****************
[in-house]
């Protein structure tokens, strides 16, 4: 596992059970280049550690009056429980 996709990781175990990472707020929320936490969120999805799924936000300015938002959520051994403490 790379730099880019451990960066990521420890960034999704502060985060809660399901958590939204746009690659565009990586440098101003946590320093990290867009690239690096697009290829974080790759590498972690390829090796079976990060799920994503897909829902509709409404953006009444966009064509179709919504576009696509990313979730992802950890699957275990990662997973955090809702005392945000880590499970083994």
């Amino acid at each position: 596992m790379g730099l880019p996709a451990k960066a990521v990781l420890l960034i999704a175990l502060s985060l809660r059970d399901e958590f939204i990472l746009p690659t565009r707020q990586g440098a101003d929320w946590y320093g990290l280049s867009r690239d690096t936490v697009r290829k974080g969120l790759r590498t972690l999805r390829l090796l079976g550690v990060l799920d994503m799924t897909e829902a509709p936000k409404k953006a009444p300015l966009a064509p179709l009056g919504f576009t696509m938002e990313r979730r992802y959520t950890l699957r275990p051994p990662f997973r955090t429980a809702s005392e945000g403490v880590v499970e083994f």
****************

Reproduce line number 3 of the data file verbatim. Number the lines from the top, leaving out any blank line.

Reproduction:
């Amino acid at each position: 596992m790379g730099l880019p996709a451990k960066a990521v990781l420890l960034i999704a175990l502060s985060l809660r059970d399901e958590f939204i990472l746009p690659t565009r707020q990586g440098a101003d929320w946590y320093g990290l280049s867009r690239d690096t936490v697009r290829k974080g969120l790759r590498t972690l999805r390829l090796l079976g550690v990060l799920d994503m799924t897909e829902a509709p936000k409404k953006a009444p300015l966009a064509p179709l009056g919504f576009t696509m938002e990313r979730r992802y959520t950890l699957r275990p051994p990662f997973r955090t429980a809702s005392e945000g403490v880590v499970e083994f």